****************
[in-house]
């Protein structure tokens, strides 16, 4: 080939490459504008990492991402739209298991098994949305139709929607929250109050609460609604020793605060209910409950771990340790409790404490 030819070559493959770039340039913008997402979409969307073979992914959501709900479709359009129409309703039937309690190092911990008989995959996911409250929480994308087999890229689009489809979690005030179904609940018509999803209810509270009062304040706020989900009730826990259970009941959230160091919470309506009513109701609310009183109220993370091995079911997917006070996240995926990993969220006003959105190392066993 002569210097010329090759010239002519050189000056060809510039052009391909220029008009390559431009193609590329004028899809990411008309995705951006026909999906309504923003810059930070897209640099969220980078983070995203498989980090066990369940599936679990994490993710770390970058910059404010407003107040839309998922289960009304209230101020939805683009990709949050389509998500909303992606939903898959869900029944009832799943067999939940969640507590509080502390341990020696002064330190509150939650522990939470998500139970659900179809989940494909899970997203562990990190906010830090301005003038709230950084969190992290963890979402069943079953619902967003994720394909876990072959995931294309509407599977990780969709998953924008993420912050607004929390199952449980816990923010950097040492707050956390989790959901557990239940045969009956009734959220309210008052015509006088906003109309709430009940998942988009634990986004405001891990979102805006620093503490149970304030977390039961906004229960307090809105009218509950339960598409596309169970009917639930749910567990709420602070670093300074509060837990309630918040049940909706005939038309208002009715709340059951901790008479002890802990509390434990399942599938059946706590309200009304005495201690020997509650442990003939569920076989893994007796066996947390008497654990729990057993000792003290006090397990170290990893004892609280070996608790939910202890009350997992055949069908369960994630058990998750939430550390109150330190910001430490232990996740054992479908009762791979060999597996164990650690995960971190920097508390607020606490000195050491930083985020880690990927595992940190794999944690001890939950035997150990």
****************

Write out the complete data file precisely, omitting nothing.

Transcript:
[in-house]
């Protein structure tokens, strides 16, 4: 080939490459504008990492991402739209298991098994949305139709929607929250109050609460609604020793605060209910409950771990340790409790404490 030819070559493959770039340039913008997402979409969307073979992914959501709900479709359009129409309703039937309690190092911990008989995959996911409250929480994308087999890229689009489809979690005030179904609940018509999803209810509270009062304040706020989900009730826990259970009941959230160091919470309506009513109701609310009183109220993370091995079911997917006070996240995926990993969220006003959105190392066993 002569210097010329090759010239002519050189000056060809510039052009391909220029008009390559431009193609590329004028899809990411008309995705951006026909999906309504923003810059930070897209640099969220980078983070995203498989980090066990369940599936679990994490993710770390970058910059404010407003107040839309998922289960009304209230101020939805683009990709949050389509998500909303992606939903898959869900029944009832799943067999939940969640507590509080502390341990020696002064330190509150939650522990939470998500139970659900179809989940494909899970997203562990990190906010830090301005003038709230950084969190992290963890979402069943079953619902967003994720394909876990072959995931294309509407599977990780969709998953924008993420912050607004929390199952449980816990923010950097040492707050956390989790959901557990239940045969009956009734959220309210008052015509006088906003109309709430009940998942988009634990986004405001891990979102805006620093503490149970304030977390039961906004229960307090809105009218509950339960598409596309169970009917639930749910567990709420602070670093300074509060837990309630918040049940909706005939038309208002009715709340059951901790008479002890802990509390434990399942599938059946706590309200009304005495201690020997509650442990003939569920076989893994007796066996947390008497654990729990057993000792003290006090397990170290990893004892609280070996608790939910202890009350997992055949069908369960994630058990998750939430550390109150330190910001430490232990996740054992479908009762791979060999597996164990650690995960971190920097508390607020606490000195050491930083985020880690990927595992940190794999944690001890939950035997150990």